Home / Market / Stock-market-news /  Asian stock markets tumble after Wall Street rout

An equities rout that wiped out this year’s gains for US stocks spread to Asia today as concerns mounted that corporate profits and economic growth are peaking amid rising borrowing costs. The yen climbed on demand for haven assets, while Treasuries held gains and the dollar nudged lower. Most stock gauges across the region lost more than 2 percent, pushing the MSCI Asia Pacific Index deeper into a bear market.

The S&P 500 Index erased this year’s gains following mixed earnings reports from companies such as AT&T and Texas Instruments. The benchmark extended its October rout to almost 9 percent, making it the worst month since February 2009, while the Nasdaq Composite Index fell into a correction. Gold climbed.

“The fear is palpable in stock markets at the moment," Greg McKenna, a markets strategist at McKenna Macro, wrote in a note Thursday. “When folks are struggling to explain the driver of a move that means an obvious circuit breaker is also not in evidence. So this could get much worse before it gets better. Collapses happen after falls. That’s the danger."

Sentiment has been tested in October, with stocks poised for their worst month in more than six years as the effects of trade tensions, geopolitics and rising Federal Reserve interest rates begin to bite. Investors remain apprehensive as a flood of earnings, while mostly stellar, have come with warnings about the future impact of tariffs and rising costs.

Not helping matters Wednesday was underwhelming economic data, particularly on the rate-sensitive housing front with new home sales continuing to slide. Traders also had to deal with reports that potential bombs were sent to two former U.S. presidents and the New York headquarters of CNN.

“A lot of people got in the market in January, thought it was going to be easy money and we’ve had two shakeouts," Scott Minerd, Guggenheim Partners chairman of investments and global chief investment officer, said on Bloomberg Television. “People are getting nervous."

Still, Minerd said he was looking for bargains in the recent wipeout: “The fundamentals look great. The whole scenario we talked about in August - growth in corporate earnings, the benefits of the tax cuts - it’s all holding up. The big psychological break was when the 10-year note went above 3 percent and all of a sudden it started to wake people up. It doesn’t change my near-term outlook, which is now positive."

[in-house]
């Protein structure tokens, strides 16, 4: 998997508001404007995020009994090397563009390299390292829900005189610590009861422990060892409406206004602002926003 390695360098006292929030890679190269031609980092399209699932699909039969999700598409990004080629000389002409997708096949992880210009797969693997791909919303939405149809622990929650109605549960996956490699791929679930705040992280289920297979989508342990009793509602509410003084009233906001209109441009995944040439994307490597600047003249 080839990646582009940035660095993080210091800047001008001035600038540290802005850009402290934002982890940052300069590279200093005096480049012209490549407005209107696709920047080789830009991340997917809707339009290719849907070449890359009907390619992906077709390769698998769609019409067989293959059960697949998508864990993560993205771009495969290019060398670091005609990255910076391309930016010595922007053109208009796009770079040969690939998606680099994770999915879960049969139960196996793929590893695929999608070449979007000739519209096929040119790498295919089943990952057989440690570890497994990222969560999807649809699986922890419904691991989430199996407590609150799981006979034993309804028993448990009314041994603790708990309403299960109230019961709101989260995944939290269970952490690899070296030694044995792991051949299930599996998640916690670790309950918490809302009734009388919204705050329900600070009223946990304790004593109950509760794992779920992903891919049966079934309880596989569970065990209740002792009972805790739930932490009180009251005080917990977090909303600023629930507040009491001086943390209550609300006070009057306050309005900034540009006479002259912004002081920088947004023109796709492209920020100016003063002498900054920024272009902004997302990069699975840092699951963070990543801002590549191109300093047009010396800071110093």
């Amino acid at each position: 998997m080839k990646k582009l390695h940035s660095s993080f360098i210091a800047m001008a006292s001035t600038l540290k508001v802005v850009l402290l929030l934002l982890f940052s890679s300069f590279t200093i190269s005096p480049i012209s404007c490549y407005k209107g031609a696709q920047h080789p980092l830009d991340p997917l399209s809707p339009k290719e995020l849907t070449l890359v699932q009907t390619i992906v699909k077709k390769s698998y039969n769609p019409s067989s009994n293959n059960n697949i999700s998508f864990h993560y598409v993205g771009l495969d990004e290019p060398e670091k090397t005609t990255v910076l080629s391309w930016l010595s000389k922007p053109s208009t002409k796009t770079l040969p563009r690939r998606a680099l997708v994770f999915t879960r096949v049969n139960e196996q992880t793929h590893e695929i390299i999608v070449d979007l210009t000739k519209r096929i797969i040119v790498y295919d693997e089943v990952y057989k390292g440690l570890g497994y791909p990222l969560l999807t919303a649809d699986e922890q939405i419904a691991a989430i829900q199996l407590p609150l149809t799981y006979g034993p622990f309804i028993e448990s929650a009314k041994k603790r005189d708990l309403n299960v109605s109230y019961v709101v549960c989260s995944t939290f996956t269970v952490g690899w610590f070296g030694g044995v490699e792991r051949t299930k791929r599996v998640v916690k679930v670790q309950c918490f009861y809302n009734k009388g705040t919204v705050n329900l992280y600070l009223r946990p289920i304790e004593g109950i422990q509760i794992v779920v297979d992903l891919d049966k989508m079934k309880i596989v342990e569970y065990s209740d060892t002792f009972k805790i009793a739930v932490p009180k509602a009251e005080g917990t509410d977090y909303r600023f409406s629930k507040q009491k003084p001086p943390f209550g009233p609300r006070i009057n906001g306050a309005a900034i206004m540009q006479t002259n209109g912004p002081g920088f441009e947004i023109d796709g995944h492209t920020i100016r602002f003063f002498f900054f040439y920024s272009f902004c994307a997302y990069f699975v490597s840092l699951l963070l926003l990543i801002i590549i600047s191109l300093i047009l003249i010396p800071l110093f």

Elsewhere, European politics remained in focus, with Italian Prime Minister Giuseppe Conte doubling down on his government’s budget proposal and U.K. Prime Minister Theresa May’s cabinet descending into conflict. The pound held losses. Gold gained and oil declined.

Here are some key events coming up this week:

Earnings season rolls on with notable highlights including Twitter, UBS and Total. ECB policy makers could on Thursday confirm that asset purchases will end this year, reiterating its pledge to keep interest rates at record lows through summer 2019. President Mario Draghi will hold a press conference. U.S. gross domestic product growth may have slowed in the third quarter, yet remained near its best pace since mid-2015, according to forecasts ahead of Friday’s release.

These are the main moves in markets:


Japan’s Topix index tumbled 2.8 percent and the Nikkei 225 Stock Average slumped 3.5 percent as of 10:40 a.m. in Tokyo. Australia’s S&P/ASX 200 Index fell 2.3 percent. South Korea’s Kospi index slid 2.6 percent. Hong Kong Hang Seng Index declined lost 2 percent. Shanghai Composite Index was down 2.1 percent. S&P 500 futures rose 0.3 percent. The S&P 500 dropped 3.1 percent, while the Nasdaq Composite Index tumbled 4.4 percent. The MSCI Asia Pacific Index slid 2.1 percent, taking its drop from a January peak to 22 percent.


The yen rose 0.2 percent to 112.03 per dollar. The offshore yuan was steady at 6.9485 per dollar. The Bloomberg Dollar Spot Index lost 0.1 percent after ending Wednesday 0.4 percent stronger and reaching the highest level of the year. The euro traded at $1.1410, up 0.2 percent.


The yield on 10-year Treasuries held at 3.10 percent. It dropped seven basis points Wednesday. Australia’s 10-year bond yield declined four basis points to 2.62 percent.


West Texas Intermediate crude dropped 0.9 percent to $66.25 a barrel. Gold rose 0.2 percent to $1,236.07 an ounce.

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